“Talking to different people with different backgrounds who may have different ideology about some of the things I’m speaking about made it easy for me to adapt to the person and the situation,” he said.
Along with thousands of Americans across the country, Rolfe left his home to protest police brutality after the May 25 killing of George Floyd, a 46-year-old Black man who died after a white Minneapolis police officer knelt on his neck for nearly nine minutes.
He subsequently joined Rockford Youth Abolitionists, initially named Rockford Youth Activism, and helped organize several protests across the city. Rolfe and others later distinguished themselves from Rockford Youth Abolitionists and created the May 30th Alliance, a separate but supportive group that focuses on advocating for charges against police officers involved in arrests during the protest that night.
An internal Rockford police investigation led by Assistant Deputy Chief Carla Redd reviewed about 120 hours of video from May 30 and more than 90 police reports. It found no wrongdoing by officers.
Demonstrators varied their tactics over the summer. For instance, on Aug. 29, about 40 people gathered at Saturn Park for a picnic and to discuss the arrests of protesters. Rolfe narrated videos of arrests made during demonstrations over the summer and pointed out instances in which he believed excessive force had been used.
Other protests garnered more attention, such as the June 6 demonstration in which protesters marched to the Walmart off East State Street near Bell School Road. Some entered the store chanting “Black Lives Matter” as shoppers and store security observed. The same day demonstrators were met with resistance from a line of police that stood between protesters and Murphy’s Pub on Perryville Road. Both events ended peacefully.
One of the most powerful moments came on a searing June day when protesters lay face down on the hot pavement of East State Street with their hands behind their backs for nearly nine minutes, recalling what happened to Floyd in Minneapolis.
Some protesters were moved to tears as a woman began to cry out for her mother — just as Floyd did in the viral video of his death.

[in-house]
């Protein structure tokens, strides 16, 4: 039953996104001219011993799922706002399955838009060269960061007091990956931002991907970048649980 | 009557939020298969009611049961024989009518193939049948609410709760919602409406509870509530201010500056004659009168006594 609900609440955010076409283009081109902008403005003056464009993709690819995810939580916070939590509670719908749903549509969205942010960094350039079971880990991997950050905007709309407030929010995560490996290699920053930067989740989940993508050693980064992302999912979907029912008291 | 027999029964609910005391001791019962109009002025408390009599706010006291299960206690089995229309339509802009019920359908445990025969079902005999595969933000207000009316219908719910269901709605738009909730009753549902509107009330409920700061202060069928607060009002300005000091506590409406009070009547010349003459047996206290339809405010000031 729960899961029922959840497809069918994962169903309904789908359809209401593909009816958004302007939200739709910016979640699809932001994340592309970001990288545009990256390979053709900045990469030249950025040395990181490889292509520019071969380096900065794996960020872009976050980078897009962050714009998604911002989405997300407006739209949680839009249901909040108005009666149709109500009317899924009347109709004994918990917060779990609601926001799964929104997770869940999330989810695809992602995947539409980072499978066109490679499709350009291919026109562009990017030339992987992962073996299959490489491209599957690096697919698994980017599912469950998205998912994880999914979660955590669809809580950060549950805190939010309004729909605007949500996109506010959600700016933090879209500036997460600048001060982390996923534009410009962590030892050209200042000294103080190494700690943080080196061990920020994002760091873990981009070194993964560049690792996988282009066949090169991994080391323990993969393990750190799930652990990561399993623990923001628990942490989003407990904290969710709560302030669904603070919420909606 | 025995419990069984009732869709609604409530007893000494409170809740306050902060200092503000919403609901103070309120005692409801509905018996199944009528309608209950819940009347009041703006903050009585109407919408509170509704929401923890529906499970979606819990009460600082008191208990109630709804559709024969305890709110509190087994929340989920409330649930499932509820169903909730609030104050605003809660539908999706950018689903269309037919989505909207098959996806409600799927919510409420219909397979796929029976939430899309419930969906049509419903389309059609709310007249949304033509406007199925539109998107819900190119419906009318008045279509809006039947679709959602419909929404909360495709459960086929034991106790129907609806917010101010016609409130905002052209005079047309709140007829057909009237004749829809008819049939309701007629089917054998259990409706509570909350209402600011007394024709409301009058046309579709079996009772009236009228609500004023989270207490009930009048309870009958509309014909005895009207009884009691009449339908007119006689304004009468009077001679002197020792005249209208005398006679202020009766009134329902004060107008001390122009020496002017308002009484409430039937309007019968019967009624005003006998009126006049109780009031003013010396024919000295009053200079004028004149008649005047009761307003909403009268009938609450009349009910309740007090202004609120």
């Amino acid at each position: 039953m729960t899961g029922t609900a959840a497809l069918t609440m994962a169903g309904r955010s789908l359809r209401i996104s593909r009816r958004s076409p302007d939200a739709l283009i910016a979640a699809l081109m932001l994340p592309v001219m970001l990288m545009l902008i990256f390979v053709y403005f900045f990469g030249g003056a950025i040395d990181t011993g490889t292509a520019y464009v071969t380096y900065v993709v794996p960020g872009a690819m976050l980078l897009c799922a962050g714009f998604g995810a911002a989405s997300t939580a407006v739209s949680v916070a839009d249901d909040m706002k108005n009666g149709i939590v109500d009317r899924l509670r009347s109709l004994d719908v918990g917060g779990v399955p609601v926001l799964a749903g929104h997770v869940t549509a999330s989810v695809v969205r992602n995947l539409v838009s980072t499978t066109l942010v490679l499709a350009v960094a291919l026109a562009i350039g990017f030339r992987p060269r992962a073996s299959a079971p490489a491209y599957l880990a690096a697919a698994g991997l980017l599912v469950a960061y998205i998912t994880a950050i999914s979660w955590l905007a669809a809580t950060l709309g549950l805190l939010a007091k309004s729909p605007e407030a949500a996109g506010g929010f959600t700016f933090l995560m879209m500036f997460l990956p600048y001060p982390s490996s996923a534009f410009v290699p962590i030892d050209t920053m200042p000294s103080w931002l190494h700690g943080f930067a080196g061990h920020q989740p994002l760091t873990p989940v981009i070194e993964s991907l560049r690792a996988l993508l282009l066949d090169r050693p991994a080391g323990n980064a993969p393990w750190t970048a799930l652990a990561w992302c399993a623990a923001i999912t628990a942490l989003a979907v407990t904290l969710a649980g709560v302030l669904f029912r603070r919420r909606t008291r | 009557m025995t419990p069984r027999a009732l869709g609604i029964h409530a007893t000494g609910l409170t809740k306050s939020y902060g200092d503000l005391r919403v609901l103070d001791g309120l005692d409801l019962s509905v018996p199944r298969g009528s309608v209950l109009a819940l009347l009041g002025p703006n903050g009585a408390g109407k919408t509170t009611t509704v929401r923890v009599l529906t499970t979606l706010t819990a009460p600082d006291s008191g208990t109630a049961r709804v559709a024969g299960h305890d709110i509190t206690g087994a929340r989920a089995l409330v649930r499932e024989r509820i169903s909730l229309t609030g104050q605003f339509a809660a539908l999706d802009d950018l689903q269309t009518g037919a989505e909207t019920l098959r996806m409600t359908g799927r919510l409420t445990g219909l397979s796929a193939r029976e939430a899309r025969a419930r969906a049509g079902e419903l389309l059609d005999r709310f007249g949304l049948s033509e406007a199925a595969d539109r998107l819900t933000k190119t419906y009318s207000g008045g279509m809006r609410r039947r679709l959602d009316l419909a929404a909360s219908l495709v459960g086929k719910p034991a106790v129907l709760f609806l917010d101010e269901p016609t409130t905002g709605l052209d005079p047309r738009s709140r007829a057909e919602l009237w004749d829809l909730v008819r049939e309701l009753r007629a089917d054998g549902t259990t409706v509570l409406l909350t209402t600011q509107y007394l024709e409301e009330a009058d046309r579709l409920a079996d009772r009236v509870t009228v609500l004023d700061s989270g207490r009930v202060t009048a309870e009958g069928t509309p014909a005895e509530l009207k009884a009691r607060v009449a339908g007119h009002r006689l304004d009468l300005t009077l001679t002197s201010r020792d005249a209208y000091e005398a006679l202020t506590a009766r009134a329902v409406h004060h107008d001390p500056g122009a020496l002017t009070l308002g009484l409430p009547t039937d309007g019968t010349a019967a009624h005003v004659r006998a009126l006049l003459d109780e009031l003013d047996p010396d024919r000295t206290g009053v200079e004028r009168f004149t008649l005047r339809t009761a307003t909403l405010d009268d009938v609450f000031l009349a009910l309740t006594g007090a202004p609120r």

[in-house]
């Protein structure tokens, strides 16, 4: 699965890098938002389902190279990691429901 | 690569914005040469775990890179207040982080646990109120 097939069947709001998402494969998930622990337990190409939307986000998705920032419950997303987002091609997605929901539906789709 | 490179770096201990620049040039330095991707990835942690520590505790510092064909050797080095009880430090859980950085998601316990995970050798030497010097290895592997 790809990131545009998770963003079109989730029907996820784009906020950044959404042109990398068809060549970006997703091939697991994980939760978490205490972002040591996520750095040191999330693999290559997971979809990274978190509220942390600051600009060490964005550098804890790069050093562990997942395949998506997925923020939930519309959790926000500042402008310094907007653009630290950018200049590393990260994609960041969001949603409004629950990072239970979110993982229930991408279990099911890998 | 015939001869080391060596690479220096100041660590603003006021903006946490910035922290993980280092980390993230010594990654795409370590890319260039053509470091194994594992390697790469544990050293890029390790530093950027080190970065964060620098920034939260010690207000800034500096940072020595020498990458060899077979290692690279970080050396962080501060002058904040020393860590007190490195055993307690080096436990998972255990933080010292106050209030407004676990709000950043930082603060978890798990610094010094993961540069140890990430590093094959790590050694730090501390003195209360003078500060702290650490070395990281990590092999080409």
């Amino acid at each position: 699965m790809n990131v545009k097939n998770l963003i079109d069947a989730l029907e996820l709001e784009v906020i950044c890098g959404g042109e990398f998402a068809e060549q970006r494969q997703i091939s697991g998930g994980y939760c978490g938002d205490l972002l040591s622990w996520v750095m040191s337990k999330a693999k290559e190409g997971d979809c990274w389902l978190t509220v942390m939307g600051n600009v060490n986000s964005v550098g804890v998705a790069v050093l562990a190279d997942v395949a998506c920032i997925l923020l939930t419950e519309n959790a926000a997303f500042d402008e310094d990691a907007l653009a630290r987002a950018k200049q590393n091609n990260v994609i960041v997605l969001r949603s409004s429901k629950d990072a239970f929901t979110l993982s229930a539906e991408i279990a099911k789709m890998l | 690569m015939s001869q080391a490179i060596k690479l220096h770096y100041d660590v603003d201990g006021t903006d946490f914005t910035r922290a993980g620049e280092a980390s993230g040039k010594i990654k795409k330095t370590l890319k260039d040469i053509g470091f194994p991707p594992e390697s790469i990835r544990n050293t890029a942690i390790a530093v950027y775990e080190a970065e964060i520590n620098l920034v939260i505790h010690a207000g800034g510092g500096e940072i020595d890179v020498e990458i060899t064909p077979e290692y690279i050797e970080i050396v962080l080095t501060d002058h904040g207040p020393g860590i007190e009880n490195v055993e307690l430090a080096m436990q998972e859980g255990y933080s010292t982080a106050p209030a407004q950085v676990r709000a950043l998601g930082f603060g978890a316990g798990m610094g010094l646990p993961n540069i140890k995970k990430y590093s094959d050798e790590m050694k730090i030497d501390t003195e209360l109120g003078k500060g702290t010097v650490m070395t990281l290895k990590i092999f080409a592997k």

“I just lost it,” said Dayna Schultz, who helped persuade Rolfe and other organizers to go forward with the demonstration.
Tensions mounted as demonstrations went on week after week at City Market.
The tipping point occurred July 31, when City Market was canceled over security concerns. Protesters were arrested for six straight weeks following that night, and Rolfe was ordered to have no contact with Cathy McDermott, executive director of the Rockford City Market.
City Market concluded its season on Sept. 25, but Rolfe says protests will continue. The latest is a sit-in outside City Hall to demand transparency after police shot a man on Friday.
Earlier this summer, Rockford Youth Abolitionists created a list of demands that included body cameras for city police, demilitarization of the department, and a federal investigation into the police-involved shooting deaths of Demetrius Bennet, Logan Bell, Kerry Blake and Michael Sago Jr.
The list has expanded to include a demand for justice for those who claim their rights were violated during arrests outside City Market, Rolfe said.
“The same way we are riding for the people of May 30, I wouldn’t hang any of those other people out to dry, so I think it needs to be justice done for the people who have been arrested for walking on the crosswalk and having to spend essentially four days in jail because they walked on the crosswalk,” Rolfe said.
The city is considering adding body cameras for its officers, a recommendation of its Community Relations Commission, which is also exploring reforms to police use-of-force policies that would emphasize de-escalation and prohibit chokeholds.
Rolfe said he may ease off the protests when he knows the movement has people in place who can make structural changes to institutions within the city.
“Those people (are) coming up with new ideologies and new philosophies that will be at the forefront of shifting where the city is going to be in a year, in five years, in 10 years and 50 years,” Rolfe said.
Source: Rockford Register Star, https://bit.ly/2SEF6YQ